Relationally, if we want today’s marriage to succeed, we have to stop focusing on previous relationships, good or bad, and live the life we are currently called to live. We can’t afford to live in the past.

While Genesis states that it is the parents who must be left in order to form a new unity, there are others besides parents we must leave behind as well. These might include a boyfriend, girlfriend, or a previous lover or spouse. There may be a number of people and situations that have to be included in what we let go of: friends, abuse, wealth, lifestyle, job, fame, sports, or any number of things.

Future Past

One couple lost a son in a boating accident. The woman drove her husband to divorce because she was unable to let go of the pain and loss, unable to heal, and unable to stop blaming him. She couldn’t let go of yesterday, so it ruined today.

But it’s not only the negative that has to be left behind. Sometimes we have to let go of some positives: the good old days, a happy first marriage, the perfect job, a previous home and neighborhood, wealth, fame, or even a dream or ambition. An athlete whose playing days have come to an end is often headed for emotional and relationship disaster. A business person or a Soldier whose career comes to an end might find it hard to stop living that life and transition to retirement. Someone who loses a leg or an arm in an accident at work can have a tough time accepting the new reality, and letting go of the previous physical ability.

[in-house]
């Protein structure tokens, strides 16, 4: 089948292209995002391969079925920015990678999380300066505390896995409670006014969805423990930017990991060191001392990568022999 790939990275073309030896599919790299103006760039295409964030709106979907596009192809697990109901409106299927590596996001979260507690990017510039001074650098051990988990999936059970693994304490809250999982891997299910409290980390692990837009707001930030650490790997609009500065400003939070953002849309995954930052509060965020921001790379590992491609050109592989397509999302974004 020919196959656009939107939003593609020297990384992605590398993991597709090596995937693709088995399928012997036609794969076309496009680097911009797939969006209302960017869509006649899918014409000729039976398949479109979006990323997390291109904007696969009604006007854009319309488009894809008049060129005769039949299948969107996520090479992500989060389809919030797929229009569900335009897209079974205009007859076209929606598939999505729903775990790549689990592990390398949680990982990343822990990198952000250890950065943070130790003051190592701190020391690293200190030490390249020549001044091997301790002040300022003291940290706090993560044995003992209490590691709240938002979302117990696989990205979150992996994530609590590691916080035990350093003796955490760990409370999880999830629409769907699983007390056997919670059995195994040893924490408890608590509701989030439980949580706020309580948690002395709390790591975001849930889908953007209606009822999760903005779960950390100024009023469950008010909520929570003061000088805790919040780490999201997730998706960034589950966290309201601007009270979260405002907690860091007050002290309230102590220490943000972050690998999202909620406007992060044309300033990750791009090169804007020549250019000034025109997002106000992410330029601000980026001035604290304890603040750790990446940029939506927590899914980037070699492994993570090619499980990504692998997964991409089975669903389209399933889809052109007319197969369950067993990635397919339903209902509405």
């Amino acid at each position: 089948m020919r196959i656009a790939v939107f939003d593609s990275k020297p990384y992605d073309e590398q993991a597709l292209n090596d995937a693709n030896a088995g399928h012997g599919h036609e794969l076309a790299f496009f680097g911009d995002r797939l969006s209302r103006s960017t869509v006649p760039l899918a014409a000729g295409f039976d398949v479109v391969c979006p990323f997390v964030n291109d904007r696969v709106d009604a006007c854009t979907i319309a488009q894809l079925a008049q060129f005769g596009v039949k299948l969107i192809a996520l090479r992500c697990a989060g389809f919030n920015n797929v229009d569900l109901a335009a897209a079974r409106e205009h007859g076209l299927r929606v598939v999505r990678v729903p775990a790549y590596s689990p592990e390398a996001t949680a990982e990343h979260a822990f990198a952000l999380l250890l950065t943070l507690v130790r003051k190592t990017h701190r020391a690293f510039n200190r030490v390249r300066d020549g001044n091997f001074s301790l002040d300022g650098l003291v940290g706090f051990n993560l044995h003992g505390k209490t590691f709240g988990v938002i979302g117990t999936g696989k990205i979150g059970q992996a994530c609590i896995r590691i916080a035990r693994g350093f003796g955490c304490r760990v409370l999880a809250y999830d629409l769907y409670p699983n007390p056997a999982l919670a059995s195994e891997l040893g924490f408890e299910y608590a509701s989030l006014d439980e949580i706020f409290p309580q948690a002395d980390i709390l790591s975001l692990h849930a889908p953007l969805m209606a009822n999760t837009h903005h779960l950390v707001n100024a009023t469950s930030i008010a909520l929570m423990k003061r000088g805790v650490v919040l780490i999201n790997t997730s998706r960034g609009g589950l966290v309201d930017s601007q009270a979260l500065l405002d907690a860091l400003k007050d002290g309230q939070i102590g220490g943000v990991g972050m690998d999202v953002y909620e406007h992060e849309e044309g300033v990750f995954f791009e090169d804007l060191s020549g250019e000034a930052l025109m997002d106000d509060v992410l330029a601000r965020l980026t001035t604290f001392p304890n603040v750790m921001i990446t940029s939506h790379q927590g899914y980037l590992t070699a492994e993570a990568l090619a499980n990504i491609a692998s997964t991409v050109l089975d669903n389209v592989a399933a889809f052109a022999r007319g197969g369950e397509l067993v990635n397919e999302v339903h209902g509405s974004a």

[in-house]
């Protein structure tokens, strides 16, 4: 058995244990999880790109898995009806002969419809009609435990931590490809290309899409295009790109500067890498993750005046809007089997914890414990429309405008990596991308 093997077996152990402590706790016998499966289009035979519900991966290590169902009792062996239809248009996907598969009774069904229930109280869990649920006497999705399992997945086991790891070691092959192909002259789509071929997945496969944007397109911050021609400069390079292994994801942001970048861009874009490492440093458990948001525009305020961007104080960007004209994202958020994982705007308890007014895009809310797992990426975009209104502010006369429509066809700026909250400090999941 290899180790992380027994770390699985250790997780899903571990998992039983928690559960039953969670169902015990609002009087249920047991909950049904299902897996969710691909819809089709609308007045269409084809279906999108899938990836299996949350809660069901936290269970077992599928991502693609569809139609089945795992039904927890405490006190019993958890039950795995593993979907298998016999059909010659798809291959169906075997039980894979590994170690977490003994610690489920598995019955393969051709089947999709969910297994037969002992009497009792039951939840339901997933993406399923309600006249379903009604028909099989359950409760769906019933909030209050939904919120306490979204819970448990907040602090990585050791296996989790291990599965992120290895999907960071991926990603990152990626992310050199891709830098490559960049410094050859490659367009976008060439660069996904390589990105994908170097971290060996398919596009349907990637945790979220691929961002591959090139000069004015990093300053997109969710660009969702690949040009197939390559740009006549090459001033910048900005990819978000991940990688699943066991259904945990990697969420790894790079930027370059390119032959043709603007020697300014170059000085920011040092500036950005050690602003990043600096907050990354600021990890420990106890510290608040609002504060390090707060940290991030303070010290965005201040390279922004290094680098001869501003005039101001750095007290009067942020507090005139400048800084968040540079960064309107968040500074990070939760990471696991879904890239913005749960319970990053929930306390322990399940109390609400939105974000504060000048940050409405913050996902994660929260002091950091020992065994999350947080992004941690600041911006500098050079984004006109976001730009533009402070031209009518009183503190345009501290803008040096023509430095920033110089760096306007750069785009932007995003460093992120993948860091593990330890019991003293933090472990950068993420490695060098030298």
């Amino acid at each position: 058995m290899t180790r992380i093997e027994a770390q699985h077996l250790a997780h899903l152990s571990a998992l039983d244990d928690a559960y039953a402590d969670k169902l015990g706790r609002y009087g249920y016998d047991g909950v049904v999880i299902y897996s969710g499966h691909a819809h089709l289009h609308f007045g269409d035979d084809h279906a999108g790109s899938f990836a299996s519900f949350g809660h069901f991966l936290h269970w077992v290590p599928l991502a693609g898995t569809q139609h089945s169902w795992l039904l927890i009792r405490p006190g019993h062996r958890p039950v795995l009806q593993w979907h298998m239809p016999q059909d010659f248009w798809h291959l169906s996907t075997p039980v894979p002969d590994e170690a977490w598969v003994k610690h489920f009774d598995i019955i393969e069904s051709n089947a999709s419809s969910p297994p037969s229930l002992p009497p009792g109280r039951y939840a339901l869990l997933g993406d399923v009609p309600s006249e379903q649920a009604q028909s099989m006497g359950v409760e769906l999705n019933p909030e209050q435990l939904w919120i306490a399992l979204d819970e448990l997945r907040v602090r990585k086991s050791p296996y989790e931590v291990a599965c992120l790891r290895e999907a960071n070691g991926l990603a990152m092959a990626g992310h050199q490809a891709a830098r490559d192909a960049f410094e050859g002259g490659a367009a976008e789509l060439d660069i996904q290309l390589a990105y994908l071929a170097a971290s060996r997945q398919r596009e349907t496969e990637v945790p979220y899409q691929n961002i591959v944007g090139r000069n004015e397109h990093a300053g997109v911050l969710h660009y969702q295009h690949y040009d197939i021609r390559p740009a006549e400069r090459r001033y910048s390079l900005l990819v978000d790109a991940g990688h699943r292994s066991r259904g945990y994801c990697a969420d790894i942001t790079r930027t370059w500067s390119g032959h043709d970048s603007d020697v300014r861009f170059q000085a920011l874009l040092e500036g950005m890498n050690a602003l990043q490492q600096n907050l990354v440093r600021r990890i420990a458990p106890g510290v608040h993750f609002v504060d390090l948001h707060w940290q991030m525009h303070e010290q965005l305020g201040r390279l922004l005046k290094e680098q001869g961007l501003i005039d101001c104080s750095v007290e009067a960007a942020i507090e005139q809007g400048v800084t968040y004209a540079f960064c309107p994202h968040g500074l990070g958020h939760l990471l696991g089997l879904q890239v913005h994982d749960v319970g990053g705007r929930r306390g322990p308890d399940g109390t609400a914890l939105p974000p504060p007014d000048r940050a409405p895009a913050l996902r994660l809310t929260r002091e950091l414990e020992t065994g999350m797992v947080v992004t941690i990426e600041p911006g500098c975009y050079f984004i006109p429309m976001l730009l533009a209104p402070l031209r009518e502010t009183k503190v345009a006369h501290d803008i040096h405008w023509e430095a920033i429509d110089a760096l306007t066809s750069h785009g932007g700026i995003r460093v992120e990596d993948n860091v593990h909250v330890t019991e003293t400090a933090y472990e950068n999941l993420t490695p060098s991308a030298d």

It is crucial that we understand the power of forgiveness. When we forgive, we release ourselves and others from the pain and injustice of the past. But forgiveness doesn’t happen quickly. It can’t happen quickly. It happens slowly, with a little understanding, and with some confusion. It has to sort out the anger, the pain, the betrayal, and the injustice. When forgiveness finishes its work, however, both the forgiver and the offender have been renewed, transformed, and liberated.

Forgiveness doesn’t mean there will be no scars. We typically carry the consequences of pain long after the hurting stops and forgiveness is complete. The Christian singing group Point of Grace sings a song called “Heal the Wound.” The words of the chorus deal with the scars that might remain for a lifetime.

Heal the wound but leave the scar

A reminder of how merciful You are

I am broken, torn apart

Take the pieces of this heart

And heal the wound but leave the scar

RiverOne middle-aged couple recognized that they still carried some of the baggage from their past, so they decided to do something about it. They had both been in a previous marriage, and still felt some attachment and affection for their exes. They also felt guilt and pain because of some of the decisions they had made early in life. They called their pastor for guidance. He suggested that they create a private ritual, during which they would identify the aspects of their past that they wanted to be free from. They also talked about how to forgive each other, and how to receive God’s forgiveness. They took a month to plan, and then went camping. The second day, they took a hike along the river, until they came to a suitable spot. They both wrote down the specifics of what they wanted to let go of. Then they read them to each other. They prayed and asked God to wash them, forgive them, and help them to let go of the past. They also asked each other for forgiveness. Then they threw their lists into the river. Watching them float downstream was therapeutic. The river represented a washing or cleansing, and they were able to start fresh, committed to each other, committed to living in the present.

To the degree that a couple is willing and able to leave the past, they have an opportunity to create a new unity as a couple. The opposite is also true. To the degree that they cannot or will not let go of the past, they will be unable to create the unity essential to growing a healthy, happy marriage.